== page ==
Albertans are actually getting a good deal when it comes to the wages and salaries of our public-sector workers. This might come as a surprise to many Albertans after decades of spin and misinformation from conservative politicians and think tanks.
But it’s true!
A closer look into the MacKinnon report shows the UCP government is misleading Albertans and statistics buried in the report prove it! Albertans are paying less for public-sector wages than most residents of other provinces.
About the Blue Ribbon Panel on Alberta’s Finances aka the MacKinnon report
The MacKinnon report was released in August 2019, from the Blue Ribbon Panel formed to provide political cover for the Kenney government’s plans for deep and unpopular cuts and privatization to public services.
The Panel was led by Janice MacKinnon, a former Saskatchewan Finance Minister, who once wrote that “Spending cuts inevitably hurt the poor more than the rich.” But was also responsible for draconian cuts to the public service in the 1990s in Saskatchewan.
The Alberta Federation of Labour questioned MacKinnon’s independence after we found that the Kenney government wrote articles on her behalf (and published under her name) extolling the need to make deep cuts.
Making arguments with partial information – Panel neglected to compare all provinces
The MacKinnon Panel report on Alberta’s public-sector compensation strings together factoids that are somewhat independent of one another. They use partial information and often lack context, but that’s by design to make the argument that solutions to a budget deficit are cuts and privatization.
Here’s one of those factoids:
“Relative to other provinces, Alberta’s total wage and salary expenses per capita (2018) were $918 compared to $698 in British Columbia, $609 in Ontario and $1,211 in Quebec,” writes the MacKinnon Panel in the report (page 45) and includes this handy graph.
Let’s unpack this a graph a bit: this is “total wage and salary expenses per capita,” meaning what an individual resident of Alberta, B.C., Ontario, and Quebec spends on wages and salary for government employees. It is a measure of what an individual resident spends on compensation (wages and salaries) for government workers. And these are ‘core’ government workers, not nurses (paid through Alberta Health Services) or teachers (paid through school boards) – more on this later.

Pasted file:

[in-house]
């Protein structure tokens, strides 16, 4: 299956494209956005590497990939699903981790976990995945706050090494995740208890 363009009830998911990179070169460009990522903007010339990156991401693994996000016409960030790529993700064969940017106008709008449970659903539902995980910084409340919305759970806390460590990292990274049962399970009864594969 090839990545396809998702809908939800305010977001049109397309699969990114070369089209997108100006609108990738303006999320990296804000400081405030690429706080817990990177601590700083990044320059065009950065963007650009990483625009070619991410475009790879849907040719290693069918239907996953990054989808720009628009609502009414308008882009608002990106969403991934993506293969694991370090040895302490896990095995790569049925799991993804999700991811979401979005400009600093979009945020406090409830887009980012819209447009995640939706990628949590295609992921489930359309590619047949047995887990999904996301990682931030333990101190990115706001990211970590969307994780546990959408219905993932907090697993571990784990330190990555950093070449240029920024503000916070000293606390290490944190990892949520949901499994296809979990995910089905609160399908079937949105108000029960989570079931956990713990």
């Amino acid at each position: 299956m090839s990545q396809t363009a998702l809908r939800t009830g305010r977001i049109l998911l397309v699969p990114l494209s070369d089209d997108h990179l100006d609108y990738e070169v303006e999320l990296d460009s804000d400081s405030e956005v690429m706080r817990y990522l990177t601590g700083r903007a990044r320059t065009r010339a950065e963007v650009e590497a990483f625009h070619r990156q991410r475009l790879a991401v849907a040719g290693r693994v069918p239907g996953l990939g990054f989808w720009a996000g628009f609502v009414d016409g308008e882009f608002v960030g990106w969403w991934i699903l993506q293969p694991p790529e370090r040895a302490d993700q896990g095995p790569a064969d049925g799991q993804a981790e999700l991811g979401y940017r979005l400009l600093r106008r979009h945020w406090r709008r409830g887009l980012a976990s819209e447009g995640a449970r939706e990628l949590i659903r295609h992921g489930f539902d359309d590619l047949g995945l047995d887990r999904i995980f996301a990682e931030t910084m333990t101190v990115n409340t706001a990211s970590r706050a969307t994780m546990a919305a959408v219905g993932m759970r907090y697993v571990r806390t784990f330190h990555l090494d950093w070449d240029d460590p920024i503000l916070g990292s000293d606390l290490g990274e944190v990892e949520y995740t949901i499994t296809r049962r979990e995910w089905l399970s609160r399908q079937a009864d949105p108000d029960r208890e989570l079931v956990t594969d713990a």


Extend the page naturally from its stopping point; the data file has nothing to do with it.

This shows that Alberta’s public-sector wage and salary bill is not out of whack from other “comparable” provinces: higher than B.C. or Ontario, but less than Quebec. Basically, we’re middle of the pack on a per-person basis, relative to comparable provinces.
The MacKinnon Panel chose B.C., Ontario, and Quebec as comparable provinces because Alberta is close to the same size in terms of population, we’re told.
The data comes from Statistics Canada, which shows “Canadian government finance statistics for the provincial and territorial governments,” so we can recreate the Panel’s work, although there are some minor discrepancies as population and expenditure figures get updated over time.
KPMG provided this data to the MacKinnon Panel and the general public – you can review it here on page 23 – but they neglected to include all provinces. Curious!
When we include all provinces, we see Alberta is not the highest cost jurisdiction for government compensation. Not even close. In fact, by this measure, Alberta is one of the least expensive provinces when it comes to per-person spending on public-sector compensation.
Recreating MacKinnon’s work and including all provinces, we can see that Alberta’s per-person spending on public-sector compensation for core government employees is near the bottom of the pack. Your average Saskatchewan resident, for example, paid about $300 more than an Albertan for wages and salaries for government workers.
Finance Minister Travis Toews referenced these statistics in his 2019 Budget Speech: “In keeping with the MacKinnon report recommendations, our goal is to bring Alberta government wages in line with other provinces.”
By the MacKinnon Panel’s own numbers, the amount Albertan’s spend on government wages is already in line with other provinces. In fact, by this measure, we’re underspending on public services.
One of the reasons for this is Alberta has one of the smallest governments in Canada on a per-person basis (close second to Ontario, which is the smallest), and the Kenney government wants to make it even smaller: the Annual Report for Treasury Board and Finance includes a handy chart (page 41) about how small the Alberta government is relative to the rest of Canada. The Kenney government’s goal is to have the smallest government in Canada, which very well may harm its ability to deliver public services and leave the door open for privatized services.
Statistics Canada also has stats for the salaries and wages for health care and social service workers.
The MacKinnon Panel and conservatives alike love to tell Albertans that our nurses and other health care professionals’ salaries are out-of-whack, but that’s simply not true when you look at the total wage bill by population, which is what we’ve done here.
Statistics Canada also has data for compensation for public university and college workers.
The cost to the average Albertan for public university and college wages and salaries is, again, not out of line with the rest of Canada. We pay less than Saskatchewan and British Columbia.
So, what’s this all about?
The bottom line is this: Premier Jason Kenney wants to radically reshape Alberta. He wants to privatize public services. In fact, the party he leads recently voted to privatize public health care.
His privatization agenda has many facets. It includes lower wages for low-income young workers.
His privatization agenda includes firing thousands of public-sector workers.
And his privatization agenda includes driving down wages of government workers.
Jason Kenney must be stopped. Join us to Stand up to Kenney.